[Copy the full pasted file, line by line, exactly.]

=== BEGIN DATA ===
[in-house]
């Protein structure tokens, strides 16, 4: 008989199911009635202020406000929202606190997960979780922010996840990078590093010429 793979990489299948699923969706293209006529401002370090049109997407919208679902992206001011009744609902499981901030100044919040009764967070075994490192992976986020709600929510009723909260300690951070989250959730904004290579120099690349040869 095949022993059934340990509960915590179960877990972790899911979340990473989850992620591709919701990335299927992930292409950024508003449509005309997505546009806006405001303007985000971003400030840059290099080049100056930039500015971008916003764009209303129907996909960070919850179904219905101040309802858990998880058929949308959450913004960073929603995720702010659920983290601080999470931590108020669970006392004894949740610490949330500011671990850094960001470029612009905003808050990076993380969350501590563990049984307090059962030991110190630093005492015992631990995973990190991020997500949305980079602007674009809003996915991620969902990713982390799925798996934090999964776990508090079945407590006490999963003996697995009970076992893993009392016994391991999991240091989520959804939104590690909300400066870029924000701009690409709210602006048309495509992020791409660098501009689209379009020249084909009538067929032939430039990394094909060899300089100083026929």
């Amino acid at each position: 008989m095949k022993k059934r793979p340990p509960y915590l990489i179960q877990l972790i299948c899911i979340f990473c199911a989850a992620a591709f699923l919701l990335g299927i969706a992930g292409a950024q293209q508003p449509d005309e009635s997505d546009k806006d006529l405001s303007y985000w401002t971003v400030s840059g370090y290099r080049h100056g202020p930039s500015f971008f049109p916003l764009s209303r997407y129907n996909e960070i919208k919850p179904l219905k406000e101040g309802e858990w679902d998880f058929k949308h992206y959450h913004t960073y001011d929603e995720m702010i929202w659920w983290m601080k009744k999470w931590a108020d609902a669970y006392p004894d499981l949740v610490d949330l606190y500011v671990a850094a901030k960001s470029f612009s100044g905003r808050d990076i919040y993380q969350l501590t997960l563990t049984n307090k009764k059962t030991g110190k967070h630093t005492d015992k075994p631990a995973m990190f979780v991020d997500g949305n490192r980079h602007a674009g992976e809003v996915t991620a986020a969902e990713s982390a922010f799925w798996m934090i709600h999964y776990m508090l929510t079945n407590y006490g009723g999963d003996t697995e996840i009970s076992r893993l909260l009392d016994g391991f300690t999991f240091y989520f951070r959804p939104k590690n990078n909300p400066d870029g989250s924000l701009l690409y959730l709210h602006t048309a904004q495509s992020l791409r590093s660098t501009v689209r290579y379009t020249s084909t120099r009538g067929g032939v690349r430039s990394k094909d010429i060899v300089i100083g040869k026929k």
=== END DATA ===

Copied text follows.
[in-house]
């Protein structure tokens, strides 16, 4: 008989199911009635202020406000929202606190997960979780922010996840990078590093010429 793979990489299948699923969706293209006529401002370090049109997407919208679902992206001011009744609902499981901030100044919040009764967070075994490192992976986020709600929510009723909260300690951070989250959730904004290579120099690349040869 095949022993059934340990509960915590179960877990972790899911979340990473989850992620591709919701990335299927992930292409950024508003449509005309997505546009806006405001303007985000971003400030840059290099080049100056930039500015971008916003764009209303129907996909960070919850179904219905101040309802858990998880058929949308959450913004960073929603995720702010659920983290601080999470931590108020669970006392004894949740610490949330500011671990850094960001470029612009905003808050990076993380969350501590563990049984307090059962030991110190630093005492015992631990995973990190991020997500949305980079602007674009809003996915991620969902990713982390799925798996934090999964776990508090079945407590006490999963003996697995009970076992893993009392016994391991999991240091989520959804939104590690909300400066870029924000701009690409709210602006048309495509992020791409660098501009689209379009020249084909009538067929032939430039990394094909060899300089100083026929």
């Amino acid at each position: 008989m095949k022993k059934r793979p340990p509960y915590l990489i179960q877990l972790i299948c899911i979340f990473c199911a989850a992620a591709f699923l919701l990335g299927i969706a992930g292409a950024q293209q508003p449509d005309e009635s997505d546009k806006d006529l405001s303007y985000w401002t971003v400030s840059g370090y290099r080049h100056g202020p930039s500015f971008f049109p916003l764009s209303r997407y129907n996909e960070i919208k919850p179904l219905k406000e101040g309802e858990w679902d998880f058929k949308h992206y959450h913004t960073y001011d929603e995720m702010i929202w659920w983290m601080k009744k999470w931590a108020d609902a669970y006392p004894d499981l949740v610490d949330l606190y500011v671990a850094a901030k960001s470029f612009s100044g905003r808050d990076i919040y993380q969350l501590t997960l563990t049984n307090k009764k059962t030991g110190k967070h630093t005492d015992k075994p631990a995973m990190f979780v991020d997500g949305n490192r980079h602007a674009g992976e809003v996915t991620a986020a969902e990713s982390a922010f799925w798996m934090i709600h999964y776990m508090l929510t079945n407590y006490g009723g999963d003996t697995e996840i009970s076992r893993l909260l009392d016994g391991f300690t999991f240091y989520f951070r959804p939104k590690n990078n909300p400066d870029g989250s924000l701009l690409y959730l709210h602006t048309a904004q495509s992020l791409r590093s660098t501009v689209r290579y379009t020249s084909t120099r009538g067929g032939v690349r430039s990394k094909d010429i060899v300089i100083g040869k026929k």